No Respect at all

What follows is actually not the post I intended to write. What I wanted to talk about I may or may not get to in this post, but in my quest for facts for the originally intended post, I came across a fact too noteworthy to ignore: UMBC has fallen in the media poll from #6 to #8. This is after a convincing win over a ranked conference foe in the Albany Great Danes. This, of course, is a travesty and a miscarriage of justice.

OK, to be fair, we weren't exactly dropped, merely leapfrogged. Our point total actually went up from the previous week. The trouble lies in the two teams that leapfrogged us. The issue began with Duke (doesn't it always?) The Blue Devils defeated then #1 UVA. As remiss as I typically am to give them any credit, I've got to hand it to them--they've got UVA's number and have for some time now. The Blue Devils were one of the teams that jumped us. The other team who overtook us is a little harder to follow. With the Wahoos falling, Princeton stepped up to fill the void at #1. The Tigers have one blemish on their record: A defeat at the hands of the Hofstra Pride. It was that Pride squad who overtook the Retrievers, even though their victory this week was a one goal defeat of a Towson squad we beat handily.

Regardless of the numbers, the fact remains: UMBC is hot right now. Consider this: Four lacrosse teams lay claim to all of the Division I national championships since 1992: Hopkins, Syracuse, UVA, and Princeton. Our only two defeats this year came at the hands of current #1 Princeton and Hopkins. For that matter, all of our losses in well over a year have come to one of those four elite squads, adding UVA to end last season and Hopkins last season, our last loss before rattling off an 11 game win streak.

This leads me to the question at hand (and the original topic for this post): Can UMBC attempt a run at a national championship? I hesitate to speak it for fear of jinxing it, but it's been whispered (and louder) in two separate blogs I read, and truthfully, at least the possibility of making it to Foxborough for the Final Four has danced in my head quite a bit. Let's look at a few things:In addition to the aforementioned performance, UMBC has been convincingly winning games it should win: The last four games were 15-7, 13-4, 14-4, and 14-8 over Albany, Binghamton, Towson, and Stony Brook, respectively. Three of those were taking care of business in-conference; one (Albany) was ranked with another (Towson) receiving votes.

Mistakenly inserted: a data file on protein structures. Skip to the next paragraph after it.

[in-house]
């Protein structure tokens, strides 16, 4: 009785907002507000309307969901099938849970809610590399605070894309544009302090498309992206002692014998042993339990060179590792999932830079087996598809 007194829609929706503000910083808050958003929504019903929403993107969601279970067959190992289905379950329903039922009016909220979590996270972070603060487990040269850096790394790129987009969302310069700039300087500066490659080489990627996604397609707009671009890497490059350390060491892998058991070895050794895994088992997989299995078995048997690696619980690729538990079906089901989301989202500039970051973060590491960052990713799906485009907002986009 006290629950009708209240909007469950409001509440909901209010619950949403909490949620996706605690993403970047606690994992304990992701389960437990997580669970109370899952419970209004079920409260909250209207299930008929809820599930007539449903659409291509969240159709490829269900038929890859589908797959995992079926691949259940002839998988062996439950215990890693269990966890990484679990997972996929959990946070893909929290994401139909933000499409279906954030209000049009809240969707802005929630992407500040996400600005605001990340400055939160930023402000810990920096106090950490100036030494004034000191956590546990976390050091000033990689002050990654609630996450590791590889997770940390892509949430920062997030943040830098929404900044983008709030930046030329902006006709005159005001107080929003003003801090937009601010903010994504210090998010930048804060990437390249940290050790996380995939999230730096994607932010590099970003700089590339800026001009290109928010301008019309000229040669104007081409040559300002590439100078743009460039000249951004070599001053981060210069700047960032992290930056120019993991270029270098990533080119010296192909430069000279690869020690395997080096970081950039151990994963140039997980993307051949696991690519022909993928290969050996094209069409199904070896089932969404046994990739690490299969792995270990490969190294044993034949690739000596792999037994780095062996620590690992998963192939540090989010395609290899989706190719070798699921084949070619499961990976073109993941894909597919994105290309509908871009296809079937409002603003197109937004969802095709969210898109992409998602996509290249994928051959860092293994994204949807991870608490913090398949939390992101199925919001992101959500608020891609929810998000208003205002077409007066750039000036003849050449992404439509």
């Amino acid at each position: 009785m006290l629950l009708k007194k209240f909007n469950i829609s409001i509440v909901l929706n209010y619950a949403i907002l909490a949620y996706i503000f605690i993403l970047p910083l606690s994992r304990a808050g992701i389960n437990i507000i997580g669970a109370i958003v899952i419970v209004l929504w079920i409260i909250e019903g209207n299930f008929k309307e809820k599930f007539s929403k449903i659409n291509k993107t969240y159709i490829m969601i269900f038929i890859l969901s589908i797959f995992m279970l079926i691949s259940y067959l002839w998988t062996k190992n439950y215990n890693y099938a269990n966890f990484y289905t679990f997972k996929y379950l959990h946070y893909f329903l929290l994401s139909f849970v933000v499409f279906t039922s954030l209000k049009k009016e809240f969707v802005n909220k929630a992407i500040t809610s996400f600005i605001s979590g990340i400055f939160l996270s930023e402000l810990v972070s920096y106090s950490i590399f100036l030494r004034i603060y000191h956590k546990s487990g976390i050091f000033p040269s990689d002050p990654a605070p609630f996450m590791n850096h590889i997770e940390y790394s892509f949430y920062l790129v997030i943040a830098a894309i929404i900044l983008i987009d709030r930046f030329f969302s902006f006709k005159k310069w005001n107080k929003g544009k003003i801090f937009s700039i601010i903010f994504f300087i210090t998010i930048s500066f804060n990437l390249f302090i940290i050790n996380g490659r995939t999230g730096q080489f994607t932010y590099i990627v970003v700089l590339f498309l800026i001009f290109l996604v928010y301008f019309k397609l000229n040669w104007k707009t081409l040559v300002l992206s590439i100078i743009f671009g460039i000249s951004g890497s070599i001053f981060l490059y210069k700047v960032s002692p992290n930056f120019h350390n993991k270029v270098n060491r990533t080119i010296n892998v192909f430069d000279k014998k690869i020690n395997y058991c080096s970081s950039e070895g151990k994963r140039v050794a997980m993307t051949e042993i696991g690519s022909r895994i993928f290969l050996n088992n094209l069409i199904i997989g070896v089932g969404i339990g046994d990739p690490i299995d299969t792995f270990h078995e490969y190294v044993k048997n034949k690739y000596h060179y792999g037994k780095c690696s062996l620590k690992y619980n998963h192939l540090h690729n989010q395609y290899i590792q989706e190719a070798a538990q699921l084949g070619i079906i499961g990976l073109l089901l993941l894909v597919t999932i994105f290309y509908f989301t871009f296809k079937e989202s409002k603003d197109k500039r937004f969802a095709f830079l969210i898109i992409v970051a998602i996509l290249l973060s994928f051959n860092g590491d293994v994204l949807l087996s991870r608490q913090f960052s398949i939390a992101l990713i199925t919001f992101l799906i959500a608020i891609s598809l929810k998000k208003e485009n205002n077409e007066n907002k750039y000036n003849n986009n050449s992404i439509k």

One of the best predictors of potential future success is how we get treated by the tournament committee. The biggest imperative is becoming one of the eight seeded teams in the tournament, securing a first round home game. Last year we were snubbed for such a spot and were rewarded with a trip to #2 UVA for our troubles. The committee will take a look at our body of work, which includes a number of quality wins and the aforementioned "good losses" to Princeton and Hopkins. What should also be considered, however, is the fact that the team that played in those two losses isn't the same team the Retrievers are fielding now. Faceoffs were extremely hard to come by in those days, and it seems we have shored things up at the X in games since.

Should UMBC emerge victorious from the first round, the second round game will likely go to a neutral site at Navy-Marine Corps Stadium in Annapolis. Win that, and it's off to Foxborough. The reality is this: Barring epic collapse, we will make the tournament. Once we're in the tournament, 4 wins means a national championship. And I'm convinced that these Dawgs can play with anyone.

Should we make it up to Foxborough, though, I'm inclined to wonder: Will our fans make a decent showing? I was pleased with how we turned out last year for the NCAA tournament in Raleigh. Still, that was several hundred for the most popular tournament in college--and probably all--sports. We'll likely be up against teams who will bring several thousand. And the Final Four isn't until after school is out for the summer, so there may not be the reliable contingent ready to hop a bus, save for the few mighty die-hards.

Luckily, one thing I don't have to worry about: When we debate attendance over on the USF boards, at least in football, it's a topic that has a direct effect on whether or not our team will be invited to future bowl games and the caliber of those games. The only thing that will get us in or keep us out of competition in this one is the merit of the team itself, and that's a group I'm certainly ready to put my faith in.